Last week, a new Texas law went into effect that increases penalties for anyone who interferes or seeks to damage any piece of critical infrastructure in the state, including pipelines. The law makes it a felony for anyone who trespasses on a critical infrastructure site to damage or interfere with operations, a radical tactic often used by environmentalist protestors in opposition to pipelines that endangers construction workers as well as themselves.
Vice President of Public Affairs for Kinder Morgan Allen Fore stated:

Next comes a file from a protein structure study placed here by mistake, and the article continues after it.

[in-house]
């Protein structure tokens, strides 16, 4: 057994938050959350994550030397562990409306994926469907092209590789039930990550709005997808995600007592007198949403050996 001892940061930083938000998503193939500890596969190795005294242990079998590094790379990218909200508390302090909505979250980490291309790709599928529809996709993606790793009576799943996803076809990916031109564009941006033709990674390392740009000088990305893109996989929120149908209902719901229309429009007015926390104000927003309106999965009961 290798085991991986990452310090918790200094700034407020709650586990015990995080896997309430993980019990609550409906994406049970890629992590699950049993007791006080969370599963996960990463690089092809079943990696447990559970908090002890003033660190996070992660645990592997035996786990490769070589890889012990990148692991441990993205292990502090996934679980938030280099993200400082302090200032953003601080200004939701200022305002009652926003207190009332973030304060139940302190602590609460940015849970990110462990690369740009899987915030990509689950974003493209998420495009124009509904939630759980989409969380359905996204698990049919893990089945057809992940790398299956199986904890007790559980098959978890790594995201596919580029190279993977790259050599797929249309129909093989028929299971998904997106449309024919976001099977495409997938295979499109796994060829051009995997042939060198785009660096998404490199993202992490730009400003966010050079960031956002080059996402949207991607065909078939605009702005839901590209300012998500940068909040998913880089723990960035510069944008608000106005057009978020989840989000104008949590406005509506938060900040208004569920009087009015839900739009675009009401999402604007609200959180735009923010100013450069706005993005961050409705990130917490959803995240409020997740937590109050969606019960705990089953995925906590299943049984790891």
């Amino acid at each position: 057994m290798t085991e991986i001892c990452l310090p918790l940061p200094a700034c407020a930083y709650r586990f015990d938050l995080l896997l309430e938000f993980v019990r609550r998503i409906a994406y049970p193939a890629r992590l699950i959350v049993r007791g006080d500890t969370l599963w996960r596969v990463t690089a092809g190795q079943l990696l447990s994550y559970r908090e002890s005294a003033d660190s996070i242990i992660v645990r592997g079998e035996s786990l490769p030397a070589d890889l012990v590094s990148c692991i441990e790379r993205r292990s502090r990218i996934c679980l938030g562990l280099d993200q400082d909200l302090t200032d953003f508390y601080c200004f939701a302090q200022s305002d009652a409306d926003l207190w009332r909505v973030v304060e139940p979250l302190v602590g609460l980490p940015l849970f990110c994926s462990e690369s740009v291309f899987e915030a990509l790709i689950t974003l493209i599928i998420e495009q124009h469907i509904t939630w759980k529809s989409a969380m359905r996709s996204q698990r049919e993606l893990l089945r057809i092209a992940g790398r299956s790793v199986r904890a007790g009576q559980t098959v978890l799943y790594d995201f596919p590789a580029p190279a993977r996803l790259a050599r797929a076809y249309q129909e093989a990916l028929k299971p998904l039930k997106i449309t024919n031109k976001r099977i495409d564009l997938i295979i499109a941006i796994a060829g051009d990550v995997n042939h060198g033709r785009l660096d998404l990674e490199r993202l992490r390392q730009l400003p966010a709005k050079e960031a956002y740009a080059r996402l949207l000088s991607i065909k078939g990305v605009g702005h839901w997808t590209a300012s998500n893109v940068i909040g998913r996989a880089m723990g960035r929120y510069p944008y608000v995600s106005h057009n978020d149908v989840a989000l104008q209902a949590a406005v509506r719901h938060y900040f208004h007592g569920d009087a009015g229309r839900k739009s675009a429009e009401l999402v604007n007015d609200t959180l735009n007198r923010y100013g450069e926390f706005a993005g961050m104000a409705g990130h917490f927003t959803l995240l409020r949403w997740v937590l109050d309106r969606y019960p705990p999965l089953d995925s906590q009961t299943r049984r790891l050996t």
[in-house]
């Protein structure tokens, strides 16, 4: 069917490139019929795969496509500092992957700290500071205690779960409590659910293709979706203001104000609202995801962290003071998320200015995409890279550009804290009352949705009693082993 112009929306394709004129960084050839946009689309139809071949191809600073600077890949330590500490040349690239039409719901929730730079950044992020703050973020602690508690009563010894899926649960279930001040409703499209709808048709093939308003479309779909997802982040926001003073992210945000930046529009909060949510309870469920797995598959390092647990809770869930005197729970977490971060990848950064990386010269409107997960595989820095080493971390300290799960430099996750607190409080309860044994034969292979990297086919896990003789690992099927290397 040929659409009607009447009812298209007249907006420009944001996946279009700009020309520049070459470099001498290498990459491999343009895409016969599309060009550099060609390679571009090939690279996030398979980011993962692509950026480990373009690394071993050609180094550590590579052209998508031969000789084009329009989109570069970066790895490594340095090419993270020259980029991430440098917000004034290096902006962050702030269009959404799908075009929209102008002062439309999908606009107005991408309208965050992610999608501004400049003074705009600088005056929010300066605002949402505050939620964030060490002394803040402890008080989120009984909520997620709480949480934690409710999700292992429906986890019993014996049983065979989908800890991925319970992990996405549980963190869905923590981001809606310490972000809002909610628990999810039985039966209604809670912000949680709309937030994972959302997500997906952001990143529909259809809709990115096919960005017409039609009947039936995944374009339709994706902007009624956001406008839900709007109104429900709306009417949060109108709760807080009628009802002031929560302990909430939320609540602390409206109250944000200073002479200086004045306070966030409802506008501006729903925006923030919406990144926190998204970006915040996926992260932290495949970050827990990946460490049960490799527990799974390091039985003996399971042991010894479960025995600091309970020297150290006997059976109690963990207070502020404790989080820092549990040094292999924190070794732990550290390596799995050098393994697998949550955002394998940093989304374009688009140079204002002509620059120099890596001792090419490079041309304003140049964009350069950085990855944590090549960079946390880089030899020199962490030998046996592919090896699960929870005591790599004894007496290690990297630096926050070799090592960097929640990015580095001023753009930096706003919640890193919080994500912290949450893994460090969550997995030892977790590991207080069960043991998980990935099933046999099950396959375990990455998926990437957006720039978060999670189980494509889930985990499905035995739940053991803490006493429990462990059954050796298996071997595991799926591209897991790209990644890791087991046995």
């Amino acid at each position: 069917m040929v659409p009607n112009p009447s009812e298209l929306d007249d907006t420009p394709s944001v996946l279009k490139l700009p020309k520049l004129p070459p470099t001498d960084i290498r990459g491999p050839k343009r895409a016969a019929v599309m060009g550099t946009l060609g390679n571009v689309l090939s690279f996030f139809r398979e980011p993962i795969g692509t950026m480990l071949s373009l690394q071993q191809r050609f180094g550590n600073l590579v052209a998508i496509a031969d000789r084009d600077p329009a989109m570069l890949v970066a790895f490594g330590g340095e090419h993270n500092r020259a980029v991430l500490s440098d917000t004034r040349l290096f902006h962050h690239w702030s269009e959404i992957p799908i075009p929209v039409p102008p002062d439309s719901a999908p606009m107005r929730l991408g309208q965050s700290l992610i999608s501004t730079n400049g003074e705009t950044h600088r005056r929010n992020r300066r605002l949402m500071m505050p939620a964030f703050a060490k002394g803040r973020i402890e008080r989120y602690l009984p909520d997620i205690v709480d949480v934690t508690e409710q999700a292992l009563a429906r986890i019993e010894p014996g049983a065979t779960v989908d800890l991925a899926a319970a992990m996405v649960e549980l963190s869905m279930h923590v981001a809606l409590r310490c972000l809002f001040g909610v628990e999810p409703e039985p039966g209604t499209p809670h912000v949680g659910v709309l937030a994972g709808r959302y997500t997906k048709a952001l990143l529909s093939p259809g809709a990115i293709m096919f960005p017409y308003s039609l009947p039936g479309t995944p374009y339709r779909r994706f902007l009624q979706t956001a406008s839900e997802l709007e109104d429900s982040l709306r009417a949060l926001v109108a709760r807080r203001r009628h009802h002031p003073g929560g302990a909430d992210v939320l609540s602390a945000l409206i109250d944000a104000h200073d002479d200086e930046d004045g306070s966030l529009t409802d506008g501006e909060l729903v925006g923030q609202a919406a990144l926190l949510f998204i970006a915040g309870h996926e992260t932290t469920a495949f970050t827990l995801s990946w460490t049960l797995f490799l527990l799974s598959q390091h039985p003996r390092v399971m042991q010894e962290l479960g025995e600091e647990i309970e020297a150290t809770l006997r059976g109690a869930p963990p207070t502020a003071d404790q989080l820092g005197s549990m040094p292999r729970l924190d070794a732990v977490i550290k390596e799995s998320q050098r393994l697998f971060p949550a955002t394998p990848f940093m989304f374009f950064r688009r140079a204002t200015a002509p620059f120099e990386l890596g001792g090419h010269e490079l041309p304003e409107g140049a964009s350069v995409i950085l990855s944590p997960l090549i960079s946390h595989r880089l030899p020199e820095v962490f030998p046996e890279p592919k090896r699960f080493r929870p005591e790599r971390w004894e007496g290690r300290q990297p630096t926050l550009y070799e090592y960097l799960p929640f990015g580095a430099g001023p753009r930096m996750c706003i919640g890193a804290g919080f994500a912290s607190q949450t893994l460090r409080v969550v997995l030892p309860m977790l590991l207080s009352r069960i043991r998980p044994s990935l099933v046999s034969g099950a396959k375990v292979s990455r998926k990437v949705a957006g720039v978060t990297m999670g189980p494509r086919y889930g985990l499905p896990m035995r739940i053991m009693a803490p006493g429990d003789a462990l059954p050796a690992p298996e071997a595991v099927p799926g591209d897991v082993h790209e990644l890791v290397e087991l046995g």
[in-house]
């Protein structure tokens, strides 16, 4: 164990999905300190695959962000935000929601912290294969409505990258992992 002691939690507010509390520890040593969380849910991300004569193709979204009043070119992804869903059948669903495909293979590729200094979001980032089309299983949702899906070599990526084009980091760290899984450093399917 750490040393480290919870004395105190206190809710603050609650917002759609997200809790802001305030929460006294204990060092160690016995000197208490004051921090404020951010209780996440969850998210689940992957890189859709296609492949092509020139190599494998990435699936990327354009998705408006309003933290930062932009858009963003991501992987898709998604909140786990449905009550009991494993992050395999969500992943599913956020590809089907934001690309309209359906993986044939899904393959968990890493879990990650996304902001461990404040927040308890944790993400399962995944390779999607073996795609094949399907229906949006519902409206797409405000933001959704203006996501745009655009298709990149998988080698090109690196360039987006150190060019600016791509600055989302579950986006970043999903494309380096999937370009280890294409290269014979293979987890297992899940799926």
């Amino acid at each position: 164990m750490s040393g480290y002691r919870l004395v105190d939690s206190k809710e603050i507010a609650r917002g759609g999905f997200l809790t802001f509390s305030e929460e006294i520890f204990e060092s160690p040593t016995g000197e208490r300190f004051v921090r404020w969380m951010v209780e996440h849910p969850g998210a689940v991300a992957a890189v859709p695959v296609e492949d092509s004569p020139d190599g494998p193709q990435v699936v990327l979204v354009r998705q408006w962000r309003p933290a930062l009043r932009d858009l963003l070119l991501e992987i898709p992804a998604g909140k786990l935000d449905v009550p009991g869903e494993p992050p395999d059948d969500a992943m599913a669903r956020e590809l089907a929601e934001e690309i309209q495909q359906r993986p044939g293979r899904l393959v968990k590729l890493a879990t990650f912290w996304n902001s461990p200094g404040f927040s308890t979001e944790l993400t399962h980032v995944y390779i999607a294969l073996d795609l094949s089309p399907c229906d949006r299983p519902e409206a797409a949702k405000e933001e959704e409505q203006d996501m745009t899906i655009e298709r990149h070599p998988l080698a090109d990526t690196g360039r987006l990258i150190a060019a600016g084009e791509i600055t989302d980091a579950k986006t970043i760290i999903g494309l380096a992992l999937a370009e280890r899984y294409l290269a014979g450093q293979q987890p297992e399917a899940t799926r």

“There are ways to protest, but don’t do it on a construction site because you could get hurt or hurt somebody else.”
Since the law passed, environmental groups have turned to other radical tactics. In May, a Texas Sierra Club leader called for the harassment of all private citizens who support the industry at their homes and churches.
Despite the radical efforts of environmentalists, Texas oil and gas continues to benefit the country. A new report by the Federal Reserve Bank of Dallas estimates that the recent shale boom accounted close to one-tenth of American economic growth. From 2010 to 2015, U.S. GDP grew by 10.8 percent, with an approximately 1 percent GDP increase from light oil production.